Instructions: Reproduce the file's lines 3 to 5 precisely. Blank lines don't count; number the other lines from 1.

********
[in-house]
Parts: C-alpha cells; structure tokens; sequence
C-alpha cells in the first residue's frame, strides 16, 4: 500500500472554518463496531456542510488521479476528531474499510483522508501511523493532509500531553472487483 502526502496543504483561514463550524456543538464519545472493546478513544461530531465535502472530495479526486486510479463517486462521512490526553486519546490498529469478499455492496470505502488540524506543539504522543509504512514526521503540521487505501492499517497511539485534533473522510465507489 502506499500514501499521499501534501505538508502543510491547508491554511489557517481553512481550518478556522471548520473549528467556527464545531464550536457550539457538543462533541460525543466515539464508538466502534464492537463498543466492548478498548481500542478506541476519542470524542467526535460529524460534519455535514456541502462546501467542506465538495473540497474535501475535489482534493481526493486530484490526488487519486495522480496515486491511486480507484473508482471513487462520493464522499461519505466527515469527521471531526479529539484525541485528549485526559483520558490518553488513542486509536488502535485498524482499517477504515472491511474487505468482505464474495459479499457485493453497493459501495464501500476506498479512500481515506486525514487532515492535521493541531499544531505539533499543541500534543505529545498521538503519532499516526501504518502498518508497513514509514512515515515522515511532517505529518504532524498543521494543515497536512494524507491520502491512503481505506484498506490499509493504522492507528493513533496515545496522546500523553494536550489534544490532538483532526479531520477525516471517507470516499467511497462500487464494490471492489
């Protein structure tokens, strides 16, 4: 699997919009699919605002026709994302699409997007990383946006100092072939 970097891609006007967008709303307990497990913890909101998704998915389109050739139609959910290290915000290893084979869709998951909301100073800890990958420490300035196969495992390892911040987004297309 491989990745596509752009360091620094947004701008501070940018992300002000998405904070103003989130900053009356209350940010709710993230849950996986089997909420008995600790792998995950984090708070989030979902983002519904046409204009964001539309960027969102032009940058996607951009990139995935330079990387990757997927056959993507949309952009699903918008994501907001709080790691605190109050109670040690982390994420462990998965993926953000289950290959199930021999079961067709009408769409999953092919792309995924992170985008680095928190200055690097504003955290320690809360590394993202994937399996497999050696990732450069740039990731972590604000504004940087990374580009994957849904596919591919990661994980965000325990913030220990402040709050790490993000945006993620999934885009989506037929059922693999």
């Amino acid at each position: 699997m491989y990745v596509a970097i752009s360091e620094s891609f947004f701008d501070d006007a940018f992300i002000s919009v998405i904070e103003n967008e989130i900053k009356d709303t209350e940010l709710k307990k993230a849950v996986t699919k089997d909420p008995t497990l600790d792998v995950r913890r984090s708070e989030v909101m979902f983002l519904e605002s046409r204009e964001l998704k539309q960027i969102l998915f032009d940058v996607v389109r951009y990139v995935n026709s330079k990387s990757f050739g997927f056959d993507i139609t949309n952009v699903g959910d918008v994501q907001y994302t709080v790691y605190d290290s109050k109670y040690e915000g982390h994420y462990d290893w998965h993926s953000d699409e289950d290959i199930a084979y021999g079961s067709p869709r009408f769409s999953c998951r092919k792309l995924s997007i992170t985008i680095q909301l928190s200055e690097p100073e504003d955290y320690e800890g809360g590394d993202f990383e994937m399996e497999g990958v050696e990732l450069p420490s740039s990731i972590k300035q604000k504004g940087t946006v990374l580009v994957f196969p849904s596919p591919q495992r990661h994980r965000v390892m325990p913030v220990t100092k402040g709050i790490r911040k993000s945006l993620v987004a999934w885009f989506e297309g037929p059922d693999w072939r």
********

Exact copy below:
C-alpha cells in the first residue's frame, strides 16, 4: 500500500472554518463496531456542510488521479476528531474499510483522508501511523493532509500531553472487483 502526502496543504483561514463550524456543538464519545472493546478513544461530531465535502472530495479526486486510479463517486462521512490526553486519546490498529469478499455492496470505502488540524506543539504522543509504512514526521503540521487505501492499517497511539485534533473522510465507489 502506499500514501499521499501534501505538508502543510491547508491554511489557517481553512481550518478556522471548520473549528467556527464545531464550536457550539457538543462533541460525543466515539464508538466502534464492537463498543466492548478498548481500542478506541476519542470524542467526535460529524460534519455535514456541502462546501467542506465538495473540497474535501475535489482534493481526493486530484490526488487519486495522480496515486491511486480507484473508482471513487462520493464522499461519505466527515469527521471531526479529539484525541485528549485526559483520558490518553488513542486509536488502535485498524482499517477504515472491511474487505468482505464474495459479499457485493453497493459501495464501500476506498479512500481515506486525514487532515492535521493541531499544531505539533499543541500534543505529545498521538503519532499516526501504518502498518508497513514509514512515515515522515511532517505529518504532524498543521494543515497536512494524507491520502491512503481505506484498506490499509493504522492507528493513533496515545496522546500523553494536550489534544490532538483532526479531520477525516471517507470516499467511497462500487464494490471492489
């Protein structure tokens, strides 16, 4: 699997919009699919605002026709994302699409997007990383946006100092072939 970097891609006007967008709303307990497990913890909101998704998915389109050739139609959910290290915000290893084979869709998951909301100073800890990958420490300035196969495992390892911040987004297309 491989990745596509752009360091620094947004701008501070940018992300002000998405904070103003989130900053009356209350940010709710993230849950996986089997909420008995600790792998995950984090708070989030979902983002519904046409204009964001539309960027969102032009940058996607951009990139995935330079990387990757997927056959993507949309952009699903918008994501907001709080790691605190109050109670040690982390994420462990998965993926953000289950290959199930021999079961067709009408769409999953092919792309995924992170985008680095928190200055690097504003955290320690809360590394993202994937399996497999050696990732450069740039990731972590604000504004940087990374580009994957849904596919591919990661994980965000325990913030220990402040709050790490993000945006993620999934885009989506037929059922693999």
């Amino acid at each position: 699997m491989y990745v596509a970097i752009s360091e620094s891609f947004f701008d501070d006007a940018f992300i002000s919009v998405i904070e103003n967008e989130i900053k009356d709303t209350e940010l709710k307990k993230a849950v996986t699919k089997d909420p008995t497990l600790d792998v995950r913890r984090s708070e989030v909101m979902f983002l519904e605002s046409r204009e964001l998704k539309q960027i969102l998915f032009d940058v996607v389109r951009y990139v995935n026709s330079k990387s990757f050739g997927f056959d993507i139609t949309n952009v699903g959910d918008v994501q907001y994302t709080v790691y605190d290290s109050k109670y040690e915000g982390h994420y462990d290893w998965h993926s953000d699409e289950d290959i199930a084979y021999g079961s067709p869709r009408f769409s999953c998951r092919k792309l995924s997007i992170t985008i680095q909301l928190s200055e690097p100073e504003d955290y320690e800890g809360g590394d993202f990383e994937m399996e497999g990958v050696e990732l450069p420490s740039s990731i972590k300035q604000k504004g940087t946006v990374l580009v994957f196969p849904s596919p591919q495992r990661h994980r965000v390892m325990p913030v220990t100092k402040g709050i790490r911040k993000s945006l993620v987004a999934w885009f989506e297309g037929p059922d693999w072939r």